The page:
The time is right for an international review of the laws in terms of their application to the modern game. People watch to see the right balance between attack and defence. They also want to see people take risks. Unfortunately the nature of the current game penalises this too heavily and rewards the low risk game with a patient approach.

Comments (8)

  • Page 1 of 1
  • 1

Neil Delaney says...

Simon Carmont....you can't really believe that the game in the UK is in good shape purely because the home clubs have won the WCC? The moment the Australian clubs start taking that game seriously, is when the UK teams start losing. A better yardstick to measure the strength of the respective countries is probably to look at our recent record in test matches against Australia. Let's be right, it's not great, is it? They have better players, are fitter, have more athletic ability and are coached better.the old days when they were fit, but we had better ball playing forwards are loooooong gone. We seem to pick the same old faces year after year, while they have a conveyor belt of talent. Players like Greg Inglis, Israel Folau, Jonathan Thurston are still only very young, while on top of that they have just picked about 6 rookies in their test squad. We've gone for Martin Gleson, Keith Senior........etc etc. I'd love to see an England win in the World Cup, but it's as unlikely as someone other than Leeds, Saints, Wigan or Bradford winning the Grand Final.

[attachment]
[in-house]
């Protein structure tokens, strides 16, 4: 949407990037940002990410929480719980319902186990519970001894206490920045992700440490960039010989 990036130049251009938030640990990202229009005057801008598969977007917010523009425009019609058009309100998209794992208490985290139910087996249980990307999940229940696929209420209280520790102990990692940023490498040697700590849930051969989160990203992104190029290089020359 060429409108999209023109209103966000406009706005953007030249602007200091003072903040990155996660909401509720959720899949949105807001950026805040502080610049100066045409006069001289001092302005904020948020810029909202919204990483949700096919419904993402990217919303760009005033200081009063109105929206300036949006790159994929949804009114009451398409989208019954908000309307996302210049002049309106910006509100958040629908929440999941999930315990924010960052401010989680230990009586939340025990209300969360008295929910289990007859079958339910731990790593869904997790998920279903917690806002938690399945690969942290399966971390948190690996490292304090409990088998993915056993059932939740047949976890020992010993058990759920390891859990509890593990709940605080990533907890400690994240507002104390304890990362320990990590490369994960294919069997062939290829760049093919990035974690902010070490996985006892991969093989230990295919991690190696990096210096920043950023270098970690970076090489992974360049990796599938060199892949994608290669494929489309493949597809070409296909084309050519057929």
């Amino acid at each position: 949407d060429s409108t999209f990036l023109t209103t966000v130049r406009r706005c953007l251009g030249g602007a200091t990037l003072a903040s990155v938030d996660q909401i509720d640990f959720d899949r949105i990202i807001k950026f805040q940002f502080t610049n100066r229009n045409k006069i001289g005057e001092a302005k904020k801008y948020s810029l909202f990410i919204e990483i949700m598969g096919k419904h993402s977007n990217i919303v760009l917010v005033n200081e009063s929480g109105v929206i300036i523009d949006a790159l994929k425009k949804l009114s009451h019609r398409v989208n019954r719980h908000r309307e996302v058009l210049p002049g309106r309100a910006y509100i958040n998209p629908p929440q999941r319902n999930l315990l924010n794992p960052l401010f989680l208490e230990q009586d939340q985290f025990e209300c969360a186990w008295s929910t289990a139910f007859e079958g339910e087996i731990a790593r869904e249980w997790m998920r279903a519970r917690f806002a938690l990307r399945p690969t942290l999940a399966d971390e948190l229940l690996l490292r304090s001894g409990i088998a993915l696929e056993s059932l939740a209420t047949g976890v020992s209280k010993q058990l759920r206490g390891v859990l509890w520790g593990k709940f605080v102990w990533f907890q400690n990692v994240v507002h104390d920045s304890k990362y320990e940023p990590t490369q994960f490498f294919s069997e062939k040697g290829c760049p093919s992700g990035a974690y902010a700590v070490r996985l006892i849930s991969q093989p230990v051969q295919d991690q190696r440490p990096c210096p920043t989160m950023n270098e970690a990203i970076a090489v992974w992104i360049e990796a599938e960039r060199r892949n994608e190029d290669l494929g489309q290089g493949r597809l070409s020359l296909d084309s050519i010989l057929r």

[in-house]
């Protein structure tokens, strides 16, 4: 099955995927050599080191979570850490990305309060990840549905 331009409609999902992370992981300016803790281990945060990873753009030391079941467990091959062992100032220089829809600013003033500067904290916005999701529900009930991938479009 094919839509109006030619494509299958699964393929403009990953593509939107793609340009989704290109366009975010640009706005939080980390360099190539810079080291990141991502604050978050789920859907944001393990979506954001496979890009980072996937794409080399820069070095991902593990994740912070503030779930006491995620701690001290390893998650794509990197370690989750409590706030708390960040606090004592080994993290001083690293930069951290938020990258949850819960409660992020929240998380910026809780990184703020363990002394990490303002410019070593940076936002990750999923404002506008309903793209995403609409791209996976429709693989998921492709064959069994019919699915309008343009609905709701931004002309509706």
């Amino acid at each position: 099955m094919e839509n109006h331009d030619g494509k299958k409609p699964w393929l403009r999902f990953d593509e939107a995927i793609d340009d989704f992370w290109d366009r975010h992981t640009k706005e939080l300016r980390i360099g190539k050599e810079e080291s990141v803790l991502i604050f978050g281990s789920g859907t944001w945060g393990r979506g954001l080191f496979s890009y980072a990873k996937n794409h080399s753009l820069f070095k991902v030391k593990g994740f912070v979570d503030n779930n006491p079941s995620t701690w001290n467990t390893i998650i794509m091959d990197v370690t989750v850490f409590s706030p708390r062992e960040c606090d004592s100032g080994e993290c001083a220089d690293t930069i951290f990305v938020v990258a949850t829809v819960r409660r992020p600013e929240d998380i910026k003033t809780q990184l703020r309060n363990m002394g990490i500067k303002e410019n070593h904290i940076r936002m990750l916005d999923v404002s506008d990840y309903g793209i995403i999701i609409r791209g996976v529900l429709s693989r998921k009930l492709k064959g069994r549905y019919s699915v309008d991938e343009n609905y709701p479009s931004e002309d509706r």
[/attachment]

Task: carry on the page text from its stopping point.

Posted 04:58 13th October 2008

Colin Wilkinson says...

i enjoy this game and there might be sum things that could be made better, but the one that should be used more often is the sin bin. time after time an offence is made and passed on to the judiciary with no benefit to the offending team. this is a cop out on the referees.

Posted 19:21 8th September 2008

Colin Wilkinson says...

i think the game is is good to watch at the moment, the only thing i would change is the 20 restart when the ball is caught in the in goal, that punishes a good kick. the defending team should be made to run it out.and when the scrum is formed quick the ref should not stop time he should keep the same players that packed down and make the defending team pack down quicker. this would stop all the wingers from packing to stop the clock then swap the pack around once time is off.

Posted 19:12 8th September 2008

Stewart Ibbotson says...

I take it mel smith is a comedian. The game in aussie can't/or won't host the World Club Championship( my words) because nobody will turn up and the reason is they are only interested in there domestic comp and the state of origen. Full stop. We on the other hand will try our best to spread the word that Rugby League is the best most exciting game and will do our utmost to give other countries a chance to play our great game in a competitive atmosphere. Game on for Celtic and hopefully in the future Toulouse.

Posted 17:45 8th September 2008

Trevor Fuller says...